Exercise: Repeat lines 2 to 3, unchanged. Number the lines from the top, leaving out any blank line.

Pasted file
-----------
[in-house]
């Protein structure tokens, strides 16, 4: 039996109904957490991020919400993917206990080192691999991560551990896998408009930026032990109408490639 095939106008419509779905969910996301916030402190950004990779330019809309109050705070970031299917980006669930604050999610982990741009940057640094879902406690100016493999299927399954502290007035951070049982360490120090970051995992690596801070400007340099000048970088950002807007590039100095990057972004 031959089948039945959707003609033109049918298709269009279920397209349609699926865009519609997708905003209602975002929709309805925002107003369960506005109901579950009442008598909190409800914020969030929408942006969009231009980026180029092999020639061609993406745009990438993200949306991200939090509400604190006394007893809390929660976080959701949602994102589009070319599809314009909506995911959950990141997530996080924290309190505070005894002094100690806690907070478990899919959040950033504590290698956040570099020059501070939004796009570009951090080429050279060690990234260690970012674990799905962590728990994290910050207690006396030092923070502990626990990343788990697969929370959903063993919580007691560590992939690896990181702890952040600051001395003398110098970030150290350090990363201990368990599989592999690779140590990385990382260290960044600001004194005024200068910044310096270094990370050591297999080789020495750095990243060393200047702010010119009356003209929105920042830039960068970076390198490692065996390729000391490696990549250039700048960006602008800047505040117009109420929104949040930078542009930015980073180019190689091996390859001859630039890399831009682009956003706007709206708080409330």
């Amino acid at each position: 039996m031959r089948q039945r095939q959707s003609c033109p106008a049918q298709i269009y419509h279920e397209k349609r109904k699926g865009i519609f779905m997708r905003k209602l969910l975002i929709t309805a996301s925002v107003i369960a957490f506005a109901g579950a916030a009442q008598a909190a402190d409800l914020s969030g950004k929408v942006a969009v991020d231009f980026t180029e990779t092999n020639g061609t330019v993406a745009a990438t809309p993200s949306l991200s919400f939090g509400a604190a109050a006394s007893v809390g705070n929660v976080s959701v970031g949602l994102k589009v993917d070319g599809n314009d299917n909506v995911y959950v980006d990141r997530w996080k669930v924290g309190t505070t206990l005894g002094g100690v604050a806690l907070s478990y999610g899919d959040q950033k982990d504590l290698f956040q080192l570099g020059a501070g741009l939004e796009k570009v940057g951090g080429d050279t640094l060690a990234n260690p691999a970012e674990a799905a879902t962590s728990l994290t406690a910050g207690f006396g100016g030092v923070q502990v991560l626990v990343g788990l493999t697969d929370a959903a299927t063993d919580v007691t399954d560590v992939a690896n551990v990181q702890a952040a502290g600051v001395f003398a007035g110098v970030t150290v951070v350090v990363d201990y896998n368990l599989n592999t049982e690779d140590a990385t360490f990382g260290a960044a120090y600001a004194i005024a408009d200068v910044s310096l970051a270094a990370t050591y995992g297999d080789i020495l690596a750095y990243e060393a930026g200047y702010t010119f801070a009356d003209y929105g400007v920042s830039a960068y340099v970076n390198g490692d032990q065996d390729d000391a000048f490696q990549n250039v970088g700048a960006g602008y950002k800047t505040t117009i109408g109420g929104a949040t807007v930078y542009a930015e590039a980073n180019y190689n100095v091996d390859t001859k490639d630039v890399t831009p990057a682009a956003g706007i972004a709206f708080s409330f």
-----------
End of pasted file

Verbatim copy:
């Protein structure tokens, strides 16, 4: 039996109904957490991020919400993917206990080192691999991560551990896998408009930026032990109408490639 095939106008419509779905969910996301916030402190950004990779330019809309109050705070970031299917980006669930604050999610982990741009940057640094879902406690100016493999299927399954502290007035951070049982360490120090970051995992690596801070400007340099000048970088950002807007590039100095990057972004 031959089948039945959707003609033109049918298709269009279920397209349609699926865009519609997708905003209602975002929709309805925002107003369960506005109901579950009442008598909190409800914020969030929408942006969009231009980026180029092999020639061609993406745009990438993200949306991200939090509400604190006394007893809390929660976080959701949602994102589009070319599809314009909506995911959950990141997530996080924290309190505070005894002094100690806690907070478990899919959040950033504590290698956040570099020059501070939004796009570009951090080429050279060690990234260690970012674990799905962590728990994290910050207690006396030092923070502990626990990343788990697969929370959903063993919580007691560590992939690896990181702890952040600051001395003398110098970030150290350090990363201990368990599989592999690779140590990385990382260290960044600001004194005024200068910044310096270094990370050591297999080789020495750095990243060393200047702010010119009356003209929105920042830039960068970076390198490692065996390729000391490696990549250039700048960006602008800047505040117009109420929104949040930078542009930015980073180019190689091996390859001859630039890399831009682009956003706007709206708080409330």
């Amino acid at each position: 039996m031959r089948q039945r095939q959707s003609c033109p106008a049918q298709i269009y419509h279920e397209k349609r109904k699926g865009i519609f779905m997708r905003k209602l969910l975002i929709t309805a996301s925002v107003i369960a957490f506005a109901g579950a916030a009442q008598a909190a402190d409800l914020s969030g950004k929408v942006a969009v991020d231009f980026t180029e990779t092999n020639g061609t330019v993406a745009a990438t809309p993200s949306l991200s919400f939090g509400a604190a109050a006394s007893v809390g705070n929660v976080s959701v970031g949602l994102k589009v993917d070319g599809n314009d299917n909506v995911y959950v980006d990141r997530w996080k669930v924290g309190t505070t206990l005894g002094g100690v604050a806690l907070s478990y999610g899919d959040q950033k982990d504590l290698f956040q080192l570099g020059a501070g741009l939004e796009k570009v940057g951090g080429d050279t640094l060690a990234n260690p691999a970012e674990a799905a879902t962590s728990l994290t406690a910050g207690f006396g100016g030092v923070q502990v991560l626990v990343g788990l493999t697969d929370a959903a299927t063993d919580v007691t399954d560590v992939a690896n551990v990181q702890a952040a502290g600051v001395f003398a007035g110098v970030t150290v951070v350090v990363d201990y896998n368990l599989n592999t049982e690779d140590a990385t360490f990382g260290a960044a120090y600001a004194i005024a408009d200068v910044s310096l970051a270094a990370t050591y995992g297999d080789i020495l690596a750095y990243e060393a930026g200047y702010t010119f801070a009356d003209y929105g400007v920042s830039a960068y340099v970076n390198g490692d032990q065996d390729d000391a000048f490696q990549n250039v970088g700048a960006g602008y950002k800047t505040t117009i109408g109420g929104a949040t807007v930078y542009a930015e590039a980073n180019y190689n100095v091996d390859t001859k490639d630039v890399t831009p990057a682009a956003g706007i972004a709206f708080s409330f």